The United States has imposed new sanctions on Syria over its brutal repression of mass protests, and again claimed that Iran's Revolutionary Guard was aiding the crackdown.
Europe also imposed an arms embargo and considered additional sanctions against Bashar Al-Assad's government, hardening the international front against Damascus on another day of bloody violence in Syria.
US President Barack Obama's asset freezes and restrictions on financial transactions notably targeted Maher Al-Assad, the powerful brother of the president, who commands Syria's feared Fourth Armored Division.
Also named in Obama's executive order enshrining the sanctions were Ali Mamluk, director of Syria's Intelligence Directorate, and Atif Najib, the ex-head of intelligence in Daraa province, the epicenter of political violence.
The Syrian intelligence directorate as a whole was also targeted by the sanctions, which came after US calls for restraint in Syria went unheeded and as Obama faced increased pressure for a more robust response.
"The United States strongly condemns the Syrian government's continued use of violence and intimidation against the Syrian people," the White House said in a statement Friday.
"We call upon the Syrian regime and its supporters to refrain from further acts of violence and other human rights abuses against Syrian citizens seeking to express their political aspirations."
The statement also singled out Iran's Revolutionary Guards, saying the Corps was acting as a conduit for material support for the Syrian government which was helping it enforce the crackdown.
"Iran's actions in support of the Syrian regime place it in stark opposition to the will of the Syrian people," the White House said.
The Revolutionary Guards have previously been sanctioned by Washington for providing support to terrorism.
The new measures block any property in the United States or in the possession or control of Americans belonging to the named individuals and entities and prevents them entering transactions with US individuals.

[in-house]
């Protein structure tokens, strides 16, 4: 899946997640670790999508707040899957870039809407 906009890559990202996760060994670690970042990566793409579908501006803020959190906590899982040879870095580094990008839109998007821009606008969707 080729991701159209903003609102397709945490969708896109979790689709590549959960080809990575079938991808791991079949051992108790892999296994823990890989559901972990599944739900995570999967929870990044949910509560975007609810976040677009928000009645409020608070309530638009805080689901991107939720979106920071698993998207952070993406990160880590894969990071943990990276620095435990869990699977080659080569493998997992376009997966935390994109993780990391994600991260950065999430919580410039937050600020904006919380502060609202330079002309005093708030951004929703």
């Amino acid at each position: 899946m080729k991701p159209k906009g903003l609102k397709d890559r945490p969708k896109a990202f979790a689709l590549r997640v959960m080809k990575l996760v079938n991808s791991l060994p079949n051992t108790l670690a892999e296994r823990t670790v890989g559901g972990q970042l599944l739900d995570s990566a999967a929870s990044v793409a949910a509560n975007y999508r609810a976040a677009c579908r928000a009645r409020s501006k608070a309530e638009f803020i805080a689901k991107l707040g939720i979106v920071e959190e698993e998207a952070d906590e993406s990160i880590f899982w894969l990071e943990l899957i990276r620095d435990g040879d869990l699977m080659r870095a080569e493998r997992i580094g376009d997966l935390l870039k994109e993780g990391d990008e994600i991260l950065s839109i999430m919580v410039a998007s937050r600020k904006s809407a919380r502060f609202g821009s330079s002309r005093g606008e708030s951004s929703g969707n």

State Department Policy Planning Director Jacob J. Sullivan said that Washington was specifically targeting individuals and entities it believed responsible for violence.'
"If they continue this violence..., we have the flexibility to add additional designations," said Sullivan.
Washington has repeatedly called on Assad to change course, embrace reform and allow Syrians their human and political rights, but has so far not called for Assad to go.
US Secretary of State Hillary Clinton renewed these calls on Friday, demanding that Assad immediately cease violence.
"We continue to condemn in the strongest possible terms the absolutely deplorable actions that the Syrian government is taking against its own people. The violence must end immediately," she told reporters.
Obama also renewed previously imposed sanctions on Syria, imposed by former president George W. Bush in 2005 as Washington accused Damascus of involvement in the assassination of former Lebanese prime minister Rafiq Hariri.
The sanctions were unveiled as tens of thousands of protesters poured onto the streets across Syria following a call for a "day of rage" against the Assad government after weekly Muslim prayers.
Earlier, the 47-nation UN Human Rights Council voted for a revised US-led resolution on the crackdown in Syria that asked the UN rights chief to send an investigative mission to the country.
At least 62 people died in Syria on Friday as security forces clashed with protesters defying the crackdown in the restive cities of Daraa, Homs and Latakia, a human rights group said.